SecurityScorecard’s ratings platform observes several services, including some that ransomware groups often target, exposed on the victim university’s network. STRIKE Team researchers prioritized these services when analyzing the traffic data. They first limited the resulting traffic sample for communications involving those services. Then they searched the resulting IP addresses in SecurityScorecard’s Attack Surface Intelligence module and public cybersecurity information-sharing program VirusTotal to identify those previously linked to malicious behavior.
Next, because the attackers claimed to have stolen a large amount of sensitive data, researchers sought to identify possible exfiltration by identifying the largest data transfers in the traffic sample (those with byte counts of 10 MB or more), as large data transfers are the most likely to reflect exfiltration. Researchers further narrowed these results, first by filtering them by country code to identify IP addresses located outside of the U.S. and then by searching them in VirusTotal, as IP addresses either located outside of the U.S. or previously linked to malicious activity are more likely to have been involved in exfiltration.
Finally, to identify files that may reflect malicious activity targeting the university, the STRIKE Team searched VirusTotal for recent submissions containing its domain.
SecurityScorecard observed remote desktop protocol (RDP), virtual network computing (VNC), and other remote access services, which are often responsible for ransomware compromises, exposed on the target institution’s network. To access these services, attackers usually exploit an unpatched vulnerability or authenticate to them using credentials previously leaked or stolen from the target organization. Once an adversary achieves remote access to an internal network device, they can move laterally, deploy ransomware, and exfiltrate sensitive data. In the case of this particular university, NetBIOS ports were open at six IP addresses, and VNC and RDP ports were each open at one.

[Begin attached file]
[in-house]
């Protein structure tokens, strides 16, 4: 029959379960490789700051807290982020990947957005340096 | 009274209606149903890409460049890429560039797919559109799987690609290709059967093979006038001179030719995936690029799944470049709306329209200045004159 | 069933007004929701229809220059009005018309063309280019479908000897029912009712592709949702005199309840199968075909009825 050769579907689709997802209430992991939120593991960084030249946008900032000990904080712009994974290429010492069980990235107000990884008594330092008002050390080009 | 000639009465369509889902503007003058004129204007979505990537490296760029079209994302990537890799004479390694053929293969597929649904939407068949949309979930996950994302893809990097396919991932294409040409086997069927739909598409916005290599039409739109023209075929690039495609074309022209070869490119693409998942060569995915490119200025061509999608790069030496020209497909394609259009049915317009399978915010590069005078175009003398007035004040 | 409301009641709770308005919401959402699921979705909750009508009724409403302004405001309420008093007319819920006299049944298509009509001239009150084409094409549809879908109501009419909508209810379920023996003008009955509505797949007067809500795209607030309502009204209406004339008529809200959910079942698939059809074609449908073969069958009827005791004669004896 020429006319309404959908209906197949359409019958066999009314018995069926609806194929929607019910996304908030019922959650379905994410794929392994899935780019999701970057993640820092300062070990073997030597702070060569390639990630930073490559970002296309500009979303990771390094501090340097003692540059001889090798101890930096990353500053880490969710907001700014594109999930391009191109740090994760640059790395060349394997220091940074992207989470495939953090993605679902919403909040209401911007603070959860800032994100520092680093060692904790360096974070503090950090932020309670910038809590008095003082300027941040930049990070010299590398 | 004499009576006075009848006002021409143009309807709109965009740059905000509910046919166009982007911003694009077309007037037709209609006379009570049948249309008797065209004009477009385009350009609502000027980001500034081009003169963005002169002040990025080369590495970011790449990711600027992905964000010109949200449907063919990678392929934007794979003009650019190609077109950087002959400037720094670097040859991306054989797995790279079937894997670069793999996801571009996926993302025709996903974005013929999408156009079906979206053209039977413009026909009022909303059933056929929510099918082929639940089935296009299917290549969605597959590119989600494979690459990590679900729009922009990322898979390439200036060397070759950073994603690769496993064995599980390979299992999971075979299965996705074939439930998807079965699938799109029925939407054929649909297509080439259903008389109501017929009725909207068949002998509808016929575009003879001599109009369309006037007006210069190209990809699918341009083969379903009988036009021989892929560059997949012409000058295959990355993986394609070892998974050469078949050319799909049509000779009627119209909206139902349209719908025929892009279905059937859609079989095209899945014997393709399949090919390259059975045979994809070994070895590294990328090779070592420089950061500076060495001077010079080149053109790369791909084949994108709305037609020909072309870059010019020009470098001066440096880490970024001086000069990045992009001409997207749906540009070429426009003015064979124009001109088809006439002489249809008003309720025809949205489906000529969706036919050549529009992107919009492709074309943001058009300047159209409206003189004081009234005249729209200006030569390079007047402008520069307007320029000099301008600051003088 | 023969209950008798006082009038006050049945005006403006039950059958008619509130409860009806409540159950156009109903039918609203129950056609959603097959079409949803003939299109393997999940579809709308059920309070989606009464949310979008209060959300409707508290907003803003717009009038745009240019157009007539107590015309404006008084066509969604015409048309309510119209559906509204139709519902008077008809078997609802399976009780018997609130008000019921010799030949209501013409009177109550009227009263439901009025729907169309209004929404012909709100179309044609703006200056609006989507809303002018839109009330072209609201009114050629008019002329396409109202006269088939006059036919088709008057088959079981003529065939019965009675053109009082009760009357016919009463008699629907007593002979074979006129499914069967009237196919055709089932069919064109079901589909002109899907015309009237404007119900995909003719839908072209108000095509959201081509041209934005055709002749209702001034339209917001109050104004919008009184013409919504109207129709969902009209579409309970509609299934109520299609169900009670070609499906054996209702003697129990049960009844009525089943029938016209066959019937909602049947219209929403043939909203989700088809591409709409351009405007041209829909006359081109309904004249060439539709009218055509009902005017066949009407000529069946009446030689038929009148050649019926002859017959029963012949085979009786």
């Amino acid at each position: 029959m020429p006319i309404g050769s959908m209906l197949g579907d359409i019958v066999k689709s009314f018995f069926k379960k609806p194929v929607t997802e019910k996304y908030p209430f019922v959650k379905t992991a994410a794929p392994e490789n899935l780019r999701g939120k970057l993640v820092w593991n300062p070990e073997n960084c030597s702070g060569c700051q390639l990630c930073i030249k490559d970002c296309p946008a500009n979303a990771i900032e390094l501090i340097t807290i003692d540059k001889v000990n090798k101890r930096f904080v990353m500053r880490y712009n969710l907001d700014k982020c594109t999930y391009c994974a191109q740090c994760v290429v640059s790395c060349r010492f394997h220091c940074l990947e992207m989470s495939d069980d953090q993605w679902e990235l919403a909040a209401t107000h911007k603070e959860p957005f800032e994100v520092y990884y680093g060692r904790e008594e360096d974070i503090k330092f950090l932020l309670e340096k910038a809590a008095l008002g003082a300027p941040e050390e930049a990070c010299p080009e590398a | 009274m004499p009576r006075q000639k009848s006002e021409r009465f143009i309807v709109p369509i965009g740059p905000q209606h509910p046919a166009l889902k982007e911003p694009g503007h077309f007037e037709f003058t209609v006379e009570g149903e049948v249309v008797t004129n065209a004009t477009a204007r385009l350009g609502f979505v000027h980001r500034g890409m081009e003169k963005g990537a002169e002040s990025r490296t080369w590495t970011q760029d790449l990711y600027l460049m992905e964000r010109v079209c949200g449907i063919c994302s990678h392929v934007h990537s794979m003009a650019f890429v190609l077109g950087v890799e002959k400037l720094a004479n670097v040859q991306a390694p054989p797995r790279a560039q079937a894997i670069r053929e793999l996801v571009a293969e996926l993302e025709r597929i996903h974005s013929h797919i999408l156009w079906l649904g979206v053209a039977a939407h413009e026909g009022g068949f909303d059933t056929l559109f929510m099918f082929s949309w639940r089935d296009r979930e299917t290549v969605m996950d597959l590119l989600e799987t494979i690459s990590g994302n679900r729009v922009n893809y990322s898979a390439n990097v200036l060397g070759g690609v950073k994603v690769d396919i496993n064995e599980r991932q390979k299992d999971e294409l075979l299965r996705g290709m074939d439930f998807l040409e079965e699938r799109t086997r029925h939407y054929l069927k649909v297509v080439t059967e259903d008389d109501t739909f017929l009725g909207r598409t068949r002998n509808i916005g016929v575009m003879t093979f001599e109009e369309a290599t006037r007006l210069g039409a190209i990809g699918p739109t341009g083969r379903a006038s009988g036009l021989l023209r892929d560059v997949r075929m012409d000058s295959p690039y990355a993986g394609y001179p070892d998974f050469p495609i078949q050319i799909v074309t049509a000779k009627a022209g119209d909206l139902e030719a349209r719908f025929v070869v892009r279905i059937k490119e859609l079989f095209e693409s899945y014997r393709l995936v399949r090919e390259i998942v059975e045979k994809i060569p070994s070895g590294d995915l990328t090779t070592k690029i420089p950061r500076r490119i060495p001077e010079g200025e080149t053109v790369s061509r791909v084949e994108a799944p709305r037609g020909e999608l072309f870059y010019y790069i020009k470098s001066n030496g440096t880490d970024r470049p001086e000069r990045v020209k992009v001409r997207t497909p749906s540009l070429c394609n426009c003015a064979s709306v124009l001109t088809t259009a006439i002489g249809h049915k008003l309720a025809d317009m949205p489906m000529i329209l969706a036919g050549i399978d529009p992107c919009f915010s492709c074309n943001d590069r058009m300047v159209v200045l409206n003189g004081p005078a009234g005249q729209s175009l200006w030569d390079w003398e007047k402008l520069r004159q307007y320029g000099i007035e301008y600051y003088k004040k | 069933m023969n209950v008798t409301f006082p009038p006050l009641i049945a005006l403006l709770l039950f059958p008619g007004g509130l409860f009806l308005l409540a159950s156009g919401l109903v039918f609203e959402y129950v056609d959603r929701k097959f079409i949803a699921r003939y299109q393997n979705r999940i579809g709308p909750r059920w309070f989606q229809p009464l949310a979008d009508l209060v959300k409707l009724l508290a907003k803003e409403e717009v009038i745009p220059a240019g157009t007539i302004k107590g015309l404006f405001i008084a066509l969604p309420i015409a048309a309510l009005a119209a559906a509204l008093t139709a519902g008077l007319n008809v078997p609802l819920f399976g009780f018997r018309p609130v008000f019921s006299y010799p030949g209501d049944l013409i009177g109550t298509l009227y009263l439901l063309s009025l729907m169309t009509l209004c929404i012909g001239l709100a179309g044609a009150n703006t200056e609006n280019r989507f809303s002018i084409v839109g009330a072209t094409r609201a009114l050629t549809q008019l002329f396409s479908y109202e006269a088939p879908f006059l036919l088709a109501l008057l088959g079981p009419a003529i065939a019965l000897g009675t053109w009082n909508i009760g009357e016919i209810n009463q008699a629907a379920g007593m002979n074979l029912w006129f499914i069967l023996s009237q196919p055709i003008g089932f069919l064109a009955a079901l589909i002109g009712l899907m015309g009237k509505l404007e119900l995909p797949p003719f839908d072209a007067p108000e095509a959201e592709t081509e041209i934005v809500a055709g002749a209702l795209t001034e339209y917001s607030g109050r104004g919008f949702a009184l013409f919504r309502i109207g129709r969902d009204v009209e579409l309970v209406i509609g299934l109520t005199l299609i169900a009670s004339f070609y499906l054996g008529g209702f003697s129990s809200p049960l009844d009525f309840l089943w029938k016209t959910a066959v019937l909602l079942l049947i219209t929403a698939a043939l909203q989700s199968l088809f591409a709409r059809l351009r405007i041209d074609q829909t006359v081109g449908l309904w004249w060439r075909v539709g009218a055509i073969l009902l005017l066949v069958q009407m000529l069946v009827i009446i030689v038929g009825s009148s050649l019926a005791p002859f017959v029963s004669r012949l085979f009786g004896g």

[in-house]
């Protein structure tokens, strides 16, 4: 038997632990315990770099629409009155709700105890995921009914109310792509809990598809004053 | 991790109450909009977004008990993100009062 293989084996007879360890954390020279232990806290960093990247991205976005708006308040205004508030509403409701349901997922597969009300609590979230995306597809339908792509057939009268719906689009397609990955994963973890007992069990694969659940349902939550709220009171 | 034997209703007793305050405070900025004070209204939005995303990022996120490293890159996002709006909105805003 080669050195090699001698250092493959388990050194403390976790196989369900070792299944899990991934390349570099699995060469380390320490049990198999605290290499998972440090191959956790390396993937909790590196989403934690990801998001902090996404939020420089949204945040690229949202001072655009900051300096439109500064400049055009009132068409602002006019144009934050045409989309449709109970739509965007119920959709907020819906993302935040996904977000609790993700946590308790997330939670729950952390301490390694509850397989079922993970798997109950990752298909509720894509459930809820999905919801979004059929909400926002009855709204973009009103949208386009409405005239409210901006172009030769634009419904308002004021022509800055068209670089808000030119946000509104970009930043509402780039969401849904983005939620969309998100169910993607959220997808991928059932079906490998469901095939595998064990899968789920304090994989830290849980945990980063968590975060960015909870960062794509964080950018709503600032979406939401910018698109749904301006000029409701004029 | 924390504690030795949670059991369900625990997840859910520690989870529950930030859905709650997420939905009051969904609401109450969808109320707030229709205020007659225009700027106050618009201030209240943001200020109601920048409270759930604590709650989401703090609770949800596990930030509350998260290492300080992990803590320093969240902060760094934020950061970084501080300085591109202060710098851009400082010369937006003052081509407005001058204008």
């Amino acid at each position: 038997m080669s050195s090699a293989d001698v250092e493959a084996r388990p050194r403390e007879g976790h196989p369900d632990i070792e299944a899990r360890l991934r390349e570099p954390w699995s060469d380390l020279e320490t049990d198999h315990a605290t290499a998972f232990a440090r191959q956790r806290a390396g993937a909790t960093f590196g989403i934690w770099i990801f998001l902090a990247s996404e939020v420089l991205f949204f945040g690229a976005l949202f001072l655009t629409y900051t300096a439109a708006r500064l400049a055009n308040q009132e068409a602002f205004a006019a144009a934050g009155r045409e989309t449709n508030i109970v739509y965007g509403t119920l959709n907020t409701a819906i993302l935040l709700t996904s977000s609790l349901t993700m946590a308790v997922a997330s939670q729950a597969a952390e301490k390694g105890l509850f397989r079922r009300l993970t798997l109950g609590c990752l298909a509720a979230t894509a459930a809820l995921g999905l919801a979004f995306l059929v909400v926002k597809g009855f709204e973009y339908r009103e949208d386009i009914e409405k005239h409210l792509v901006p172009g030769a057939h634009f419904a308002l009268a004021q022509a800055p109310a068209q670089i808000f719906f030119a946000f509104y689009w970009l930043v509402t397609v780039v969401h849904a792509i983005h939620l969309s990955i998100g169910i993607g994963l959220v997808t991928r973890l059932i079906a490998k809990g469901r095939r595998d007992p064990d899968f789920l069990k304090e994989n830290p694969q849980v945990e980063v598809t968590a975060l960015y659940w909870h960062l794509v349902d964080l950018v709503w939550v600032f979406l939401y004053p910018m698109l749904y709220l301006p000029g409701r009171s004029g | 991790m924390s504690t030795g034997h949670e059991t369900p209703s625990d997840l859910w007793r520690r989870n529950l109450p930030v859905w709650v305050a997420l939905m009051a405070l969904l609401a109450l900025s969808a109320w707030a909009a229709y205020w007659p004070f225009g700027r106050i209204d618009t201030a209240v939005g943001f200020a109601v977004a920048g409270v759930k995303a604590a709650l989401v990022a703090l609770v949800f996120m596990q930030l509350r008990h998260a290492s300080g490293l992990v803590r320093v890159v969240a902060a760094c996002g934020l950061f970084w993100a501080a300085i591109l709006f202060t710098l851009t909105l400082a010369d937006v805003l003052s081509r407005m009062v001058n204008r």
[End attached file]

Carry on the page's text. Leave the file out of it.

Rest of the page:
The traffic sample indicated that the university’s exposed RDP and VNC services experienced suspicious activity in the weeks prior to the attackers’ claim. Port 3389 (the standard port for RDP) saw 185 flows involving sixteen unique, non-university IP addresses between March 5 and April 26. Port 5901 (the standard port for VNC) communicated once with an external IP address on March 5.
Attack Surface Intelligence has linked the IP address that contacted the VNC service, 68.235.43[.]126, to previous targeting of such services.
Image 1: The malicious reputation data regarding 68.235.43[.]126 links it to previous targeting of VNC services.